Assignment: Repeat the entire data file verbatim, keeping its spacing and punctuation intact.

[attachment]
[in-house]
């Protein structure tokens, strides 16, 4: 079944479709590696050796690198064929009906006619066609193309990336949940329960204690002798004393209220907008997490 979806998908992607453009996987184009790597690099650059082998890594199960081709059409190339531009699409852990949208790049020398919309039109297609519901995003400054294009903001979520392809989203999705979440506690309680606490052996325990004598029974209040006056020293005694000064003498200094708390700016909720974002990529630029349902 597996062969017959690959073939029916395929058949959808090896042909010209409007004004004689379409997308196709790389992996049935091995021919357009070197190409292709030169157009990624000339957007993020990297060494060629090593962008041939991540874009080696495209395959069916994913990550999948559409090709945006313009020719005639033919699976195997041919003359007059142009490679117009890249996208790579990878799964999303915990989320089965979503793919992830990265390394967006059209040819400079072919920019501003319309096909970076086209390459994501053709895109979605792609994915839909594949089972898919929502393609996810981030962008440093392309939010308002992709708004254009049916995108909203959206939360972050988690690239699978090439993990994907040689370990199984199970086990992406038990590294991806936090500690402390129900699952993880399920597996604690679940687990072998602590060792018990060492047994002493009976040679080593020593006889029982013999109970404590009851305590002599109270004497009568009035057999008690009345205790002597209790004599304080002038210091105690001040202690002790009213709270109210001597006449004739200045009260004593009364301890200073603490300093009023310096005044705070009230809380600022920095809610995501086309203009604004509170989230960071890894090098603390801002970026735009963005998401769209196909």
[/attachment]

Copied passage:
[in-house]
């Protein structure tokens, strides 16, 4: 079944479709590696050796690198064929009906006619066609193309990336949940329960204690002798004393209220907008997490 979806998908992607453009996987184009790597690099650059082998890594199960081709059409190339531009699409852990949208790049020398919309039109297609519901995003400054294009903001979520392809989203999705979440506690309680606490052996325990004598029974209040006056020293005694000064003498200094708390700016909720974002990529630029349902 597996062969017959690959073939029916395929058949959808090896042909010209409007004004004689379409997308196709790389992996049935091995021919357009070197190409292709030169157009990624000339957007993020990297060494060629090593962008041939991540874009080696495209395959069916994913990550999948559409090709945006313009020719005639033919699976195997041919003359007059142009490679117009890249996208790579990878799964999303915990989320089965979503793919992830990265390394967006059209040819400079072919920019501003319309096909970076086209390459994501053709895109979605792609994915839909594949089972898919929502393609996810981030962008440093392309939010308002992709708004254009049916995108909203959206939360972050988690690239699978090439993990994907040689370990199984199970086990992406038990590294991806936090500690402390129900699952993880399920597996604690679940687990072998602590060792018990060492047994002493009976040679080593020593006889029982013999109970404590009851305590002599109270004497009568009035057999008690009345205790002597209790004599304080002038210091105690001040202690002790009213709270109210001597006449004739200045009260004593009364301890200073603490300093009023310096005044705070009230809380600022920095809610995501086309203009604004509170989230960071890894090098603390801002970026735009963005998401769209196909």